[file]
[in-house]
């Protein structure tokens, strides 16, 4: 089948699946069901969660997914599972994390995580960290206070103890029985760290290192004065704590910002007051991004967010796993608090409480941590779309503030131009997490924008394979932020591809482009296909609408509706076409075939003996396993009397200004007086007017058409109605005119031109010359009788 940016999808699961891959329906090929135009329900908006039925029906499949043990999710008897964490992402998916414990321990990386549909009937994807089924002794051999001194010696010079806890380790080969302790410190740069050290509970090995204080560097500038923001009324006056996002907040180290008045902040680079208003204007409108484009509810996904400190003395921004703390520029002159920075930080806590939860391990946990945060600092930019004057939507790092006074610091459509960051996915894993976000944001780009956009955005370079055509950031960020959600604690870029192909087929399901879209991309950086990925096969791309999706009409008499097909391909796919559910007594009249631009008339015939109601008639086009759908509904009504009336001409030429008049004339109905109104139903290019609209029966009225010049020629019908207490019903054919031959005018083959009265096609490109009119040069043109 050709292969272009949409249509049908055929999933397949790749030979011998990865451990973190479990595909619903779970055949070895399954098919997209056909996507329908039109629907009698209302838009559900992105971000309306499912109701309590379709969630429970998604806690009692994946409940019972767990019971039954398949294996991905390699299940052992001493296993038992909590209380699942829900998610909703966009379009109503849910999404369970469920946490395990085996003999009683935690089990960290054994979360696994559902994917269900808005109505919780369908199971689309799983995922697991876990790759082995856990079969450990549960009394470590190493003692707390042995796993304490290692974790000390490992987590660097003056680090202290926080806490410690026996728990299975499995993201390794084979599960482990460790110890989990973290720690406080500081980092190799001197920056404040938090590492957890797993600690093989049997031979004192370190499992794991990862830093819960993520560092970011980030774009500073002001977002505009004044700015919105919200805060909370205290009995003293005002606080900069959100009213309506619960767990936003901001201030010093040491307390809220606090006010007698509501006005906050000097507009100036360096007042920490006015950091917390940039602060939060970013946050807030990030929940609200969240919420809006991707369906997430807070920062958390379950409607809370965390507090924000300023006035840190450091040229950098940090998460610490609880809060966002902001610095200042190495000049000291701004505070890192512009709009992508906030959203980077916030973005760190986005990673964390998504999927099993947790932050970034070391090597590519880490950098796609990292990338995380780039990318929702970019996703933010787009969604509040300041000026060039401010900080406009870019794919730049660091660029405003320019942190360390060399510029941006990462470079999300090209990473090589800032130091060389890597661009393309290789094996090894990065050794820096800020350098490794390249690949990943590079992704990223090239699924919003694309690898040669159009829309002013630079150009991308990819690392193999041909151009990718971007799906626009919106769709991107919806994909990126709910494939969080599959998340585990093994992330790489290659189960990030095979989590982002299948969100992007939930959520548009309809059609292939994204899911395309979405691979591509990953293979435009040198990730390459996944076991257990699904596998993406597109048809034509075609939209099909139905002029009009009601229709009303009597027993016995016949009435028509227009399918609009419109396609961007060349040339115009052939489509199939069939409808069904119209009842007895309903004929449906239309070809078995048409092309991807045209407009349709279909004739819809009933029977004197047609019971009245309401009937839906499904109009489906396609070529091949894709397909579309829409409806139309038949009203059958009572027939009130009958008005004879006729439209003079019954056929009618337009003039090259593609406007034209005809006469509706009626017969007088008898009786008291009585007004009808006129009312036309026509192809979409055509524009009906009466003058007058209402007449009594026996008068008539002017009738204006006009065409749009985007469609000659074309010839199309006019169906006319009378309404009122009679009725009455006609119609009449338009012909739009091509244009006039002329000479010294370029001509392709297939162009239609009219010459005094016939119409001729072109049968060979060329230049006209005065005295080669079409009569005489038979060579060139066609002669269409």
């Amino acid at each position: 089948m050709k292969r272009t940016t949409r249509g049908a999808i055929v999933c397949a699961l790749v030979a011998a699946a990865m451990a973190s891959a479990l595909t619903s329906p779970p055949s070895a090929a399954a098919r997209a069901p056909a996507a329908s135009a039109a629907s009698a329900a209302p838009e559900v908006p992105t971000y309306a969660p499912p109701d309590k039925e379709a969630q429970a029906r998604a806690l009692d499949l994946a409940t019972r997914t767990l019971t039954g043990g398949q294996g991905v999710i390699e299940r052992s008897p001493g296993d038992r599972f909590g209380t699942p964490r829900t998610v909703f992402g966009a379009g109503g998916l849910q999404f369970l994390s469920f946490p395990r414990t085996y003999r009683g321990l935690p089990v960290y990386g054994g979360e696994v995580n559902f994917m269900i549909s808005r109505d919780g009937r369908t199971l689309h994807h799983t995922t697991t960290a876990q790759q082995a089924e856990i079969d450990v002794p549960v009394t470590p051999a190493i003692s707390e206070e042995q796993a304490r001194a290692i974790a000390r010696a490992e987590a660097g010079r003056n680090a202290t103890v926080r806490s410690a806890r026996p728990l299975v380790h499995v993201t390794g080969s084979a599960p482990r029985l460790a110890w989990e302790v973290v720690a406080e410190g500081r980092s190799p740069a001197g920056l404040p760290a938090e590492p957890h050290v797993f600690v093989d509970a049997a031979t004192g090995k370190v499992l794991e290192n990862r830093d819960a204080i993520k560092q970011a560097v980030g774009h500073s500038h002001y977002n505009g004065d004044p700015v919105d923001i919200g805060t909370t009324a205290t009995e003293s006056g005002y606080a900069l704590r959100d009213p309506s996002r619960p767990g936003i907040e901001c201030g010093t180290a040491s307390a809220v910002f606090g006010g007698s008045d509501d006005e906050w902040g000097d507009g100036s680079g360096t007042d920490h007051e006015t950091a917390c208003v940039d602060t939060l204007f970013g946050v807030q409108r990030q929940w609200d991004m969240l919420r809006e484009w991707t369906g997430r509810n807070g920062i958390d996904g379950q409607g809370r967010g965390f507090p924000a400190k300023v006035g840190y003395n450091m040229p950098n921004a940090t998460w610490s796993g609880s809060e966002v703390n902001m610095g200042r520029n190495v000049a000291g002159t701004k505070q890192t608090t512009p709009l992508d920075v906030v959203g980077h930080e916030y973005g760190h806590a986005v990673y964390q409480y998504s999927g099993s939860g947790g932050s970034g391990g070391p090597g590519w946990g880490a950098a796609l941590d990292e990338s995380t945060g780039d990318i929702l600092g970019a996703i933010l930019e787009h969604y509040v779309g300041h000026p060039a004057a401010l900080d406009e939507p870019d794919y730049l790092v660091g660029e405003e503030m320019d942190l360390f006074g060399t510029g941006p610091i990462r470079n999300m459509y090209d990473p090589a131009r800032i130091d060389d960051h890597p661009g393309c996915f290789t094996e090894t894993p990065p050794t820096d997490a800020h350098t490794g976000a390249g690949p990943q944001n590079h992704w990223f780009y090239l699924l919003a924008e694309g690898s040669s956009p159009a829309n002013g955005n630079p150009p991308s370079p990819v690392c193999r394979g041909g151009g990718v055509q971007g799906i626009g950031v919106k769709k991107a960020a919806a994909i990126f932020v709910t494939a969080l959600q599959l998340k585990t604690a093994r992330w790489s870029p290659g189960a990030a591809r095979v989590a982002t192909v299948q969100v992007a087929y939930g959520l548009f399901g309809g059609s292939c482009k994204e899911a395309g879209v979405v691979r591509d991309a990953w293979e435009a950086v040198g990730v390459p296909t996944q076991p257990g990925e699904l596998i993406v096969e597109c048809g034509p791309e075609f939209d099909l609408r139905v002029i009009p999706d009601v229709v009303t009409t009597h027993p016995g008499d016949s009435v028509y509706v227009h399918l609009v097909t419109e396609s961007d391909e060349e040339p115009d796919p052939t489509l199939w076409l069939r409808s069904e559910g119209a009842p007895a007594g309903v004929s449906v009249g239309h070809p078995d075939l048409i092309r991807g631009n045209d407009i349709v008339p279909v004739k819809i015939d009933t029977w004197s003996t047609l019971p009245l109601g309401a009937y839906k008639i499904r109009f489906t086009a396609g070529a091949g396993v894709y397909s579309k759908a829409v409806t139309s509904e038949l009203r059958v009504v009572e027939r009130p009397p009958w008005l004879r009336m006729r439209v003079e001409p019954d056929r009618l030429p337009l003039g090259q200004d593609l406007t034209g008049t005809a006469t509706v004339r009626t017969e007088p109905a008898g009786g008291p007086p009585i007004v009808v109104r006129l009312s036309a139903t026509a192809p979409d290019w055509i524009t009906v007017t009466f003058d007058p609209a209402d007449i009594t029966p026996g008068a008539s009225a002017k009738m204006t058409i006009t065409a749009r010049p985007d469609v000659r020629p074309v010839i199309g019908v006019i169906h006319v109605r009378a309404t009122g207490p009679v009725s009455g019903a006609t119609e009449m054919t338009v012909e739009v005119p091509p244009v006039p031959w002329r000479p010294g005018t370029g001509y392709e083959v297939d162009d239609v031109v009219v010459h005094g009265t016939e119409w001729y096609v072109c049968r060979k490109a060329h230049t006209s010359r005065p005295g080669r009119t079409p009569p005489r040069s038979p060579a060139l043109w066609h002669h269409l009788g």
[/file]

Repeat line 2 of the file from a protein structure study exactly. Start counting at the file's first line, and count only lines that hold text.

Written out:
């Protein structure tokens, strides 16, 4: 089948699946069901969660997914599972994390995580960290206070103890029985760290290192004065704590910002007051991004967010796993608090409480941590779309503030131009997490924008394979932020591809482009296909609408509706076409075939003996396993009397200004007086007017058409109605005119031109010359009788 940016999808699961891959329906090929135009329900908006039925029906499949043990999710008897964490992402998916414990321990990386549909009937994807089924002794051999001194010696010079806890380790080969302790410190740069050290509970090995204080560097500038923001009324006056996002907040180290008045902040680079208003204007409108484009509810996904400190003395921004703390520029002159920075930080806590939860391990946990945060600092930019004057939507790092006074610091459509960051996915894993976000944001780009956009955005370079055509950031960020959600604690870029192909087929399901879209991309950086990925096969791309999706009409008499097909391909796919559910007594009249631009008339015939109601008639086009759908509904009504009336001409030429008049004339109905109104139903290019609209029966009225010049020629019908207490019903054919031959005018083959009265096609490109009119040069043109 050709292969272009949409249509049908055929999933397949790749030979011998990865451990973190479990595909619903779970055949070895399954098919997209056909996507329908039109629907009698209302838009559900992105971000309306499912109701309590379709969630429970998604806690009692994946409940019972767990019971039954398949294996991905390699299940052992001493296993038992909590209380699942829900998610909703966009379009109503849910999404369970469920946490395990085996003999009683935690089990960290054994979360696994559902994917269900808005109505919780369908199971689309799983995922697991876990790759082995856990079969450990549960009394470590190493003692707390042995796993304490290692974790000390490992987590660097003056680090202290926080806490410690026996728990299975499995993201390794084979599960482990460790110890989990973290720690406080500081980092190799001197920056404040938090590492957890797993600690093989049997031979004192370190499992794991990862830093819960993520560092970011980030774009500073002001977002505009004044700015919105919200805060909370205290009995003293005002606080900069959100009213309506619960767990936003901001201030010093040491307390809220606090006010007698509501006005906050000097507009100036360096007042920490006015950091917390940039602060939060970013946050807030990030929940609200969240919420809006991707369906997430807070920062958390379950409607809370965390507090924000300023006035840190450091040229950098940090998460610490609880809060966002902001610095200042190495000049000291701004505070890192512009709009992508906030959203980077916030973005760190986005990673964390998504999927099993947790932050970034070391090597590519880490950098796609990292990338995380780039990318929702970019996703933010787009969604509040300041000026060039401010900080406009870019794919730049660091660029405003320019942190360390060399510029941006990462470079999300090209990473090589800032130091060389890597661009393309290789094996090894990065050794820096800020350098490794390249690949990943590079992704990223090239699924919003694309690898040669159009829309002013630079150009991308990819690392193999041909151009990718971007799906626009919106769709991107919806994909990126709910494939969080599959998340585990093994992330790489290659189960990030095979989590982002299948969100992007939930959520548009309809059609292939994204899911395309979405691979591509990953293979435009040198990730390459996944076991257990699904596998993406597109048809034509075609939209099909139905002029009009009601229709009303009597027993016995016949009435028509227009399918609009419109396609961007060349040339115009052939489509199939069939409808069904119209009842007895309903004929449906239309070809078995048409092309991807045209407009349709279909004739819809009933029977004197047609019971009245309401009937839906499904109009489906396609070529091949894709397909579309829409409806139309038949009203059958009572027939009130009958008005004879006729439209003079019954056929009618337009003039090259593609406007034209005809006469509706009626017969007088008898009786008291009585007004009808006129009312036309026509192809979409055509524009009906009466003058007058209402007449009594026996008068008539002017009738204006006009065409749009985007469609000659074309010839199309006019169906006319009378309404009122009679009725009455006609119609009449338009012909739009091509244009006039002329000479010294370029001509392709297939162009239609009219010459005094016939119409001729072109049968060979060329230049006209005065005295080669079409009569005489038979060579060139066609002669269409």